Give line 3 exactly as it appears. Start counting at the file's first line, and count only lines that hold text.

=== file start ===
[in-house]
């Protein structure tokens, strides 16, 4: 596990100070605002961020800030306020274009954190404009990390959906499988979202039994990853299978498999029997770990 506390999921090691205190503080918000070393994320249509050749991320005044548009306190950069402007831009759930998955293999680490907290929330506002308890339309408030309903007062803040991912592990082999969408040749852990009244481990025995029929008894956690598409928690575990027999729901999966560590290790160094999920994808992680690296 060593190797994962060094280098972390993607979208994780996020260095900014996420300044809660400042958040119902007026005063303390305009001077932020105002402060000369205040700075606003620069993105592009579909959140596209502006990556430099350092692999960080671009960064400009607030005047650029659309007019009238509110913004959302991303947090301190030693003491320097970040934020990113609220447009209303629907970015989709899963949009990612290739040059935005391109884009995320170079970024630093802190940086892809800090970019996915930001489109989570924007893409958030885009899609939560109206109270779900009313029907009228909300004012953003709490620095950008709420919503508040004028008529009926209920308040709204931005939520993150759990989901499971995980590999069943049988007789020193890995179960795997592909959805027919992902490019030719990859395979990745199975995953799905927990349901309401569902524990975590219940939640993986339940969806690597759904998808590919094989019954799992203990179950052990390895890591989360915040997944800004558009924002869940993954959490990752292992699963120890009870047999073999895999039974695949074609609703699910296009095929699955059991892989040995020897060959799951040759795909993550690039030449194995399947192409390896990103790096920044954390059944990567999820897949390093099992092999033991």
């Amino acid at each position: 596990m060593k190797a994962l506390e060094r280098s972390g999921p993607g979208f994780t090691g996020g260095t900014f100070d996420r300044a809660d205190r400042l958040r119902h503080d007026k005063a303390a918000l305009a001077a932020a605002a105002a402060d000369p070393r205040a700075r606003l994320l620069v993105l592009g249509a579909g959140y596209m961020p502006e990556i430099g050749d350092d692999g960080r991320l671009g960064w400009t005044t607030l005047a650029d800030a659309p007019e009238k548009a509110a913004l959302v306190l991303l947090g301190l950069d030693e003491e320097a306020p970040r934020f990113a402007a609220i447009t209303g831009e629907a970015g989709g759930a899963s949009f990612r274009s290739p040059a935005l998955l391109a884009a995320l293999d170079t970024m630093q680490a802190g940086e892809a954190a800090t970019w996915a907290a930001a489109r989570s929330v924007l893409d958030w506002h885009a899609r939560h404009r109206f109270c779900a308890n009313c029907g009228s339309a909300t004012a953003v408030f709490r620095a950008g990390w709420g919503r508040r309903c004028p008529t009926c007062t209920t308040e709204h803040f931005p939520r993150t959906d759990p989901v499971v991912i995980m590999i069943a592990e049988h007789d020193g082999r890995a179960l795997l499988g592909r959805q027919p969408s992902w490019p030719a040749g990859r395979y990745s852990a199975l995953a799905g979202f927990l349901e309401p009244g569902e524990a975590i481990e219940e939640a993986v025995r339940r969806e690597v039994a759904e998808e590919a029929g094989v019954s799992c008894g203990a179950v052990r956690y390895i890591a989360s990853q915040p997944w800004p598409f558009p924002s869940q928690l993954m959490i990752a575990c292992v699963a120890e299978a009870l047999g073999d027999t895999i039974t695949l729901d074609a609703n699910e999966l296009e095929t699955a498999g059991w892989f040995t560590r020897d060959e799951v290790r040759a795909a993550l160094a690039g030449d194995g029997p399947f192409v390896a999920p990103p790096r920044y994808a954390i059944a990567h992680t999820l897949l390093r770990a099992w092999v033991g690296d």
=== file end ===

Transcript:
């Amino acid at each position: 596990m060593k190797a994962l506390e060094r280098s972390g999921p993607g979208f994780t090691g996020g260095t900014f100070d996420r300044a809660d205190r400042l958040r119902h503080d007026k005063a303390a918000l305009a001077a932020a605002a105002a402060d000369p070393r205040a700075r606003l994320l620069v993105l592009g249509a579909g959140y596209m961020p502006e990556i430099g050749d350092d692999g960080r991320l671009g960064w400009t005044t607030l005047a650029d800030a659309p007019e009238k548009a509110a913004l959302v306190l991303l947090g301190l950069d030693e003491e320097a306020p970040r934020f990113a402007a609220i447009t209303g831009e629907a970015g989709g759930a899963s949009f990612r274009s290739p040059a935005l998955l391109a884009a995320l293999d170079t970024m630093q680490a802190g940086e892809a954190a800090t970019w996915a907290a930001a489109r989570s929330v924007l893409d958030w506002h885009a899609r939560h404009r109206f109270c779900a308890n009313c029907g009228s339309a909300t004012a953003v408030f709490r620095a950008g990390w709420g919503r508040r309903c004028p008529t009926c007062t209920t308040e709204h803040f931005p939520r993150t959906d759990p989901v499971v991912i995980m590999i069943a592990e049988h007789d020193g082999r890995a179960l795997l499988g592909r959805q027919p969408s992902w490019p030719a040749g990859r395979y990745s852990a199975l995953a799905g979202f927990l349901e309401p009244g569902e524990a975590i481990e219940e939640a993986v025995r339940r969806e690597v039994a759904e998808e590919a029929g094989v019954s799992c008894g203990a179950v052990r956690y390895i890591a989360s990853q915040p997944w800004p598409f558009p924002s869940q928690l993954m959490i990752a575990c292992v699963a120890e299978a009870l047999g073999d027999t895999i039974t695949l729901d074609a609703n699910e999966l296009e095929t699955a498999g059991w892989f040995t560590r020897d060959e799951v290790r040759a795909a993550l160094a690039g030449d194995g029997p399947f192409v390896a999920p990103p790096r920044y994808a954390i059944a990567h992680t999820l897949l390093r770990a099992w092999v033991g690296d």